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                If you can cut, drill, saw, hit things and swear a lot, you're well on the way to building a working model sub.

                Comment


                • #23
                  Originally posted by SubHuman View Post
                  the OTW version don't fully vent.

                  True, but it has a solenoid actuated valve pinching off water pressure- effectively a kingston valve, preventing air pressure pushing water back out through the pump, and preventing water pressure getting in.

                  Dave's cylinders are open at the bottom, so an air bubble will squish. This was always the main caveat of the old Craycraft systems, in an average pond where you're getting little below periscope depth it doesn't make much difference, but in a swimming pool, if you explored the deep end the boat could go negative if you had it dialled with only a small amount of positive buoyancy.
                  DIVE IN! Go on, go on, go on, go on, GO ON! http://www.diveintomodelsubmarines.co.uk

                  Comment


                  • #24
                    Originally posted by trout View Post
                    Just to add to the thought process......
                    The more you can take off the cylinder, the more modular it is.......In other words, less time needed to manufacture (less drilling into the tube) and maintenance is easier to work on the vent in the bulkhead instead of trying to go into the tube or needing the tube on to check travel. Plus once the vent is set, changing tubes will not impact the vents function.
                    Click image for larger version

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                    Good, sound points, Tom. And your arrangement does the job of evacuating all the air when the vent is open.

                    However, I still have to mill out a slot in the Lexan tube to girdle the vent body, and since there are no O-rings, I have to RTV the tube to the Union.

                    I well appreciate your arrangement -- particularly the rigidity of the linkage between servo and vent valve. As you say, in so many words, ' once set you don't have to mess with it if a cylinder change is needed'. I'm almost convinced, but not swayed yet. Keep pitching. Good stuff, Tom.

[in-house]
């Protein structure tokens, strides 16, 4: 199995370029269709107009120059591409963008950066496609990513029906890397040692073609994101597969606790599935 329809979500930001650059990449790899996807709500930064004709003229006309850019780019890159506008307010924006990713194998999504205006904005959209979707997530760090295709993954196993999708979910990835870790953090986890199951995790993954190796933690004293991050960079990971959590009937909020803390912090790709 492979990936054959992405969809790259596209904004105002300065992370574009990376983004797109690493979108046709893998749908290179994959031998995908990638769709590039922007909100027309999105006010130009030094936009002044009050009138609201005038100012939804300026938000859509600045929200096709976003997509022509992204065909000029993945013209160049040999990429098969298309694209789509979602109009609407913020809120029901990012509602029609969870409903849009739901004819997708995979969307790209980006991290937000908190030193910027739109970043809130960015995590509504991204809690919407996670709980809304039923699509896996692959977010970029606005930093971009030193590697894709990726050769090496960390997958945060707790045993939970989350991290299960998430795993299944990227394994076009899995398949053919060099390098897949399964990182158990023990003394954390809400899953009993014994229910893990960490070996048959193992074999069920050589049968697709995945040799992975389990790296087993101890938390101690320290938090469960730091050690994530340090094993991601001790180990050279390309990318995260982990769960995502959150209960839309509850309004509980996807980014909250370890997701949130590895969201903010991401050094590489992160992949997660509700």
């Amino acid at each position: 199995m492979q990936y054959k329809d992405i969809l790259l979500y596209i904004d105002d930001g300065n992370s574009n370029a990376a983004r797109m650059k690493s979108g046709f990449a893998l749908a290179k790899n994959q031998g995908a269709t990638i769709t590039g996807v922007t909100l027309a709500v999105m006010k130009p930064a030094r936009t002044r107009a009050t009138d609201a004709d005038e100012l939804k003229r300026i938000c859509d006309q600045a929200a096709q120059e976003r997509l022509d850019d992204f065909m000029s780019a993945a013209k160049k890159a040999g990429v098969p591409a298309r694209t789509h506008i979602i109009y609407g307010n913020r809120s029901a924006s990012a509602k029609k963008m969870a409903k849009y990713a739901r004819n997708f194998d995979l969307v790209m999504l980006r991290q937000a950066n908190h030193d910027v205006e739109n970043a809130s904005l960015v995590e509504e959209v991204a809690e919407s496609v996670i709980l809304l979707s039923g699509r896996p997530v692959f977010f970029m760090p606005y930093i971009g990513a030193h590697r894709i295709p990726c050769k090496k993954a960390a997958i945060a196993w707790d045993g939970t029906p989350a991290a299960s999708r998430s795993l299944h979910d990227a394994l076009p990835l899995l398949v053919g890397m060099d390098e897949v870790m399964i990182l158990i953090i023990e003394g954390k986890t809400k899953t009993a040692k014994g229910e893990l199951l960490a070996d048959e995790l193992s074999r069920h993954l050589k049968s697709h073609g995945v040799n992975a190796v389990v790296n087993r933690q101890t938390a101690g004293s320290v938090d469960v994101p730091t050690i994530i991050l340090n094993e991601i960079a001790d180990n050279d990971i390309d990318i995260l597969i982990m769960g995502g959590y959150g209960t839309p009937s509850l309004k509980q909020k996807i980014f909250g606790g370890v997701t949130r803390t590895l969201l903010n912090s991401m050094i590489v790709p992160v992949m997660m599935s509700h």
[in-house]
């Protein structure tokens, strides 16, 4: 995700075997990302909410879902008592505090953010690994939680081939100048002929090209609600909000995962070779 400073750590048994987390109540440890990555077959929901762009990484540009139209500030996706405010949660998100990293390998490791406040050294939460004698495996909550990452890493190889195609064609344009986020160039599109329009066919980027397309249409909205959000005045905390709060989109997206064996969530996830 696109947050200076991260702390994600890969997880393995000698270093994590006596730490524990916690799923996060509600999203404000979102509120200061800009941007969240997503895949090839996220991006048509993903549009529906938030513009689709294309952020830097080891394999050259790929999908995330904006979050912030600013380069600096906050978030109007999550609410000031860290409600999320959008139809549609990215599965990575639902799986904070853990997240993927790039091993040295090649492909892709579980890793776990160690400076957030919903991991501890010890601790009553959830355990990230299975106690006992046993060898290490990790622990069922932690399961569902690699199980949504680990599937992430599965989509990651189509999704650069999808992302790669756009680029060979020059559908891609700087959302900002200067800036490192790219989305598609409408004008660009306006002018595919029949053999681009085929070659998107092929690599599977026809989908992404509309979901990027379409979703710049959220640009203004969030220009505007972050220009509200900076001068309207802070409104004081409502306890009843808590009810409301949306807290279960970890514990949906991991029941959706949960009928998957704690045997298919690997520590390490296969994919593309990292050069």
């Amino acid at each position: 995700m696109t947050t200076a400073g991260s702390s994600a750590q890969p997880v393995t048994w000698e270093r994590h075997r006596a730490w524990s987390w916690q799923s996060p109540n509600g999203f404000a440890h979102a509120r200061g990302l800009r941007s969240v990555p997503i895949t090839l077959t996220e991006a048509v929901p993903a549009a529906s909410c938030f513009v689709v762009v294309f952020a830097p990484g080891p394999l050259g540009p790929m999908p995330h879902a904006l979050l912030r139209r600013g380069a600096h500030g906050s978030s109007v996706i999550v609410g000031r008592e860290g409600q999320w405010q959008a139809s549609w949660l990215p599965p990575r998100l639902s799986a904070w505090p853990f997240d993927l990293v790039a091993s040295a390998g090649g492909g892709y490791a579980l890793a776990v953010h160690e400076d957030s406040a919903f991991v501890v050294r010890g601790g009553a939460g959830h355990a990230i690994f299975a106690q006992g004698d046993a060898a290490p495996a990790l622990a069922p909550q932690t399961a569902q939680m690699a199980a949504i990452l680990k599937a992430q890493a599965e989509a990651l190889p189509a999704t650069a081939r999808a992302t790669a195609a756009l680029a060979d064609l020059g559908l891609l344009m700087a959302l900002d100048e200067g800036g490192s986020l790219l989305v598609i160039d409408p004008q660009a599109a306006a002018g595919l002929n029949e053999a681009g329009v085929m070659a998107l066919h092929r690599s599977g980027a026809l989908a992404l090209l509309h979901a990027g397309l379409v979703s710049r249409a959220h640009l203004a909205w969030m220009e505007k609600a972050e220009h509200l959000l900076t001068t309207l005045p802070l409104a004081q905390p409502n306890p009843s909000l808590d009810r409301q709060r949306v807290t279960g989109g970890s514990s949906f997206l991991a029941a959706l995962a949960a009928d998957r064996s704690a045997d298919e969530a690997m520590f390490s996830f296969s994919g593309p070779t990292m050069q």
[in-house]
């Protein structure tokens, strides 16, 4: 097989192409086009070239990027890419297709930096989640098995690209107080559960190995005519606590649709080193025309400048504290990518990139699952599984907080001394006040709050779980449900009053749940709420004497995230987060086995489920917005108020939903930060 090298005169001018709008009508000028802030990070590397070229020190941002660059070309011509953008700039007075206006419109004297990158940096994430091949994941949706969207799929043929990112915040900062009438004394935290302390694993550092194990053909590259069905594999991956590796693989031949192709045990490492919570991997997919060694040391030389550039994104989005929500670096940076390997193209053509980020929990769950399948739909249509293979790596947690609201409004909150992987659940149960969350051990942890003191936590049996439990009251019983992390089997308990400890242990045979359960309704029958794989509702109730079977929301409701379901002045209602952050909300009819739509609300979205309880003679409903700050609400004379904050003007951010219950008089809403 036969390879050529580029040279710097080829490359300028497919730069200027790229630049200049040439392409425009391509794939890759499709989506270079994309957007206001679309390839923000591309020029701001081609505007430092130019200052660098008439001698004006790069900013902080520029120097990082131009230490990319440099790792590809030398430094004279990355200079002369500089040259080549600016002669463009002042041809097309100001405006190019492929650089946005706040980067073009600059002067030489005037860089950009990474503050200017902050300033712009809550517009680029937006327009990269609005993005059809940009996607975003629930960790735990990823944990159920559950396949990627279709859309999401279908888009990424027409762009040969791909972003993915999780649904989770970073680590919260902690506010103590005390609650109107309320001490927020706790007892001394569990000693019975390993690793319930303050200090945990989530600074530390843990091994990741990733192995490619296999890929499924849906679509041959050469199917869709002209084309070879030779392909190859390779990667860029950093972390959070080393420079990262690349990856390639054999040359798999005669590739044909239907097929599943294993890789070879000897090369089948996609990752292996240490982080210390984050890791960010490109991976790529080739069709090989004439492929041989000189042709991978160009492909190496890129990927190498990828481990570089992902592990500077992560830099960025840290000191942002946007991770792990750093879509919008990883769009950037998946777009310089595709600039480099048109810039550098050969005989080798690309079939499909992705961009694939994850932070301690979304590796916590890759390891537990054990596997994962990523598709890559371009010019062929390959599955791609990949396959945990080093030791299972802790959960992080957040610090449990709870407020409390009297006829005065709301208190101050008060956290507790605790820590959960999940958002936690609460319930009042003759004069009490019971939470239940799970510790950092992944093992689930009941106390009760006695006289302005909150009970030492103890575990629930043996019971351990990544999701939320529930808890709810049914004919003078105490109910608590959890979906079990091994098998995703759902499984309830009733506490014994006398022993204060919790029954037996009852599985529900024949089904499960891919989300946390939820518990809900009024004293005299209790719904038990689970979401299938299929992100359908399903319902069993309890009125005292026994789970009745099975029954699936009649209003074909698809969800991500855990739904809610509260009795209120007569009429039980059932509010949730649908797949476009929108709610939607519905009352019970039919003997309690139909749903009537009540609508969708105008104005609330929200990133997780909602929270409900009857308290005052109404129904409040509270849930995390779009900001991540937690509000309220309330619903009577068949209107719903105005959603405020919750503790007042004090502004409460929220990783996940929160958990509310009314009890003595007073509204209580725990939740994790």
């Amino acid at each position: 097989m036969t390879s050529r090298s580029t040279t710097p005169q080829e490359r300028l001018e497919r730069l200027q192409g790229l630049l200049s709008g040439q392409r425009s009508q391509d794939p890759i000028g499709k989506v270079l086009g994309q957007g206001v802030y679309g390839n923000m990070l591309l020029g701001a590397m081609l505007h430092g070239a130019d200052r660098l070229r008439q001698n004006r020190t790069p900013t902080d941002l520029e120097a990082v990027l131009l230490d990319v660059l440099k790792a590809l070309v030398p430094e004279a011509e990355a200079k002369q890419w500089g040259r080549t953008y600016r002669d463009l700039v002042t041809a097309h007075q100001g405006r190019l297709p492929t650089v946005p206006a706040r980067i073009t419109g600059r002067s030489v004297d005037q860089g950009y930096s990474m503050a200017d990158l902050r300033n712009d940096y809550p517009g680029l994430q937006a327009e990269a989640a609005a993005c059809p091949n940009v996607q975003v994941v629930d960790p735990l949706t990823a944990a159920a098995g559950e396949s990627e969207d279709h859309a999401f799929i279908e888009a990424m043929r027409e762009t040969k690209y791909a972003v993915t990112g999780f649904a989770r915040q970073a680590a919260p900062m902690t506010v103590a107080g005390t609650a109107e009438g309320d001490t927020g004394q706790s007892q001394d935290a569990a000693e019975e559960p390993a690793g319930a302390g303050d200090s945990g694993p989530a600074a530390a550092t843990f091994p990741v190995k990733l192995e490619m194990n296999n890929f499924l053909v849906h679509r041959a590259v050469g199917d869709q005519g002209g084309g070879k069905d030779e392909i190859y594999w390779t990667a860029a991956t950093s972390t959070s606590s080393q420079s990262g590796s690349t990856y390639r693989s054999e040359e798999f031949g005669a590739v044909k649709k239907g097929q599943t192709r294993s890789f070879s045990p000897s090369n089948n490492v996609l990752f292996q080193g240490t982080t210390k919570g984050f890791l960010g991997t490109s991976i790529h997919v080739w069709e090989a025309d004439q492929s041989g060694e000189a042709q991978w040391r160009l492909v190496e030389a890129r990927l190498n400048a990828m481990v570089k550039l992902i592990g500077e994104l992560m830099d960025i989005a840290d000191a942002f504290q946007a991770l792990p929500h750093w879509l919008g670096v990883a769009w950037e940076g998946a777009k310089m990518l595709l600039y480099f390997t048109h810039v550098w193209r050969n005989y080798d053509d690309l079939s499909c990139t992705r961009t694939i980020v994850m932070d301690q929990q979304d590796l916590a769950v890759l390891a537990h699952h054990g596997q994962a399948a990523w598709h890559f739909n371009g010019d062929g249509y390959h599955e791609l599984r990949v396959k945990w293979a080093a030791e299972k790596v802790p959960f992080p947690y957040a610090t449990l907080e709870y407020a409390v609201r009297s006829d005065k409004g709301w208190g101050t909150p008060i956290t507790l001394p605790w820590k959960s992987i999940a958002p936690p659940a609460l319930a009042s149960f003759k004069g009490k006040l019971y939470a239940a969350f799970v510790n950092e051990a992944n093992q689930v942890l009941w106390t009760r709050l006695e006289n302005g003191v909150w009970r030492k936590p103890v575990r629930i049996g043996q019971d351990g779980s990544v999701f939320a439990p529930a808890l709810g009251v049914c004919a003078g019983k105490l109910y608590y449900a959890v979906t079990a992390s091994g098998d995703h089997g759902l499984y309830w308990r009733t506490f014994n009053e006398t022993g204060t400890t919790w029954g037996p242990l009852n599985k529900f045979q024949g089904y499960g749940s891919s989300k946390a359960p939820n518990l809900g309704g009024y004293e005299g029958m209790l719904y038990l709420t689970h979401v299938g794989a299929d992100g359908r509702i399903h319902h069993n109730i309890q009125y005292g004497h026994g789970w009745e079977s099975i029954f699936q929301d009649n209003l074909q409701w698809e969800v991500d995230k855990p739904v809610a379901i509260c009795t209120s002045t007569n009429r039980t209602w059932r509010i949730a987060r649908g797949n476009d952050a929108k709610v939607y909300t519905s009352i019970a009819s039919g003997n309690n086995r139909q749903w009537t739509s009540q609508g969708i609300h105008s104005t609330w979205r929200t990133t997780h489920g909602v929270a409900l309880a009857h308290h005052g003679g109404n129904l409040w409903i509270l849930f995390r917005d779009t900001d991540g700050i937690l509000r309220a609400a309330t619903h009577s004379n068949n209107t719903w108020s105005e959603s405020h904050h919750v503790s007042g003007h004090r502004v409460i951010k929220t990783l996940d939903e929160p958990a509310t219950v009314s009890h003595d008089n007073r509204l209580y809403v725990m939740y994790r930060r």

David
                    The Horrible
                    "... well, that takes care of Jorgenson's theory!"

                    Comment


                    • #25
                      Well I can't get this drawing to upload. But I sent an email to Tom just now to see if he can upload it.
                      My sketch has the same problem with the air bubble.

                      Scott

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                      • #26
                        This is to see if I can upload for Scott (who is one of the most brilliant people I know!)
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                        If you can cut, drill, saw, hit things and swear a lot, you're well on the way to building a working model sub.

                        Comment


                        • #27
                          No routing out polycarbonate tube necessary now.
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                          If you can cut, drill, saw, hit things and swear a lot, you're well on the way to building a working model sub.

                          Comment


                          • #28
                            Thanks Tom! You are very quick with that sketch up!
                            Another way to get rid of the air bubble is to have the casting slide over the outside of the tube instead of inside.

                            Comment


                            • #29
                              Originally posted by Scott T View Post
                              Thanks Tom! You are very quick with that sketch up!
                              Another way to get rid of the air bubble is to have the casting slide over the outside of the tube instead of inside.
                              Now THAT's a concept worth looking into. Good work, guys.

                              I'll sketch it up tonight and present it to the mob. Continue to use the sharp knife, you bums!

                              David
                              Student
                              Last edited by He Who Shall Not Be Named; 10-29-2019, 02:21 PM.
                              "... well, that takes care of Jorgenson's theory!"

                              Comment


                              • #30
                                http://subcommittee.com/forum/attach...369026&thumb=1
                                Posted very bad sketch at Sub Comm. copy paste the link if you want to see. But I think you already got the idea.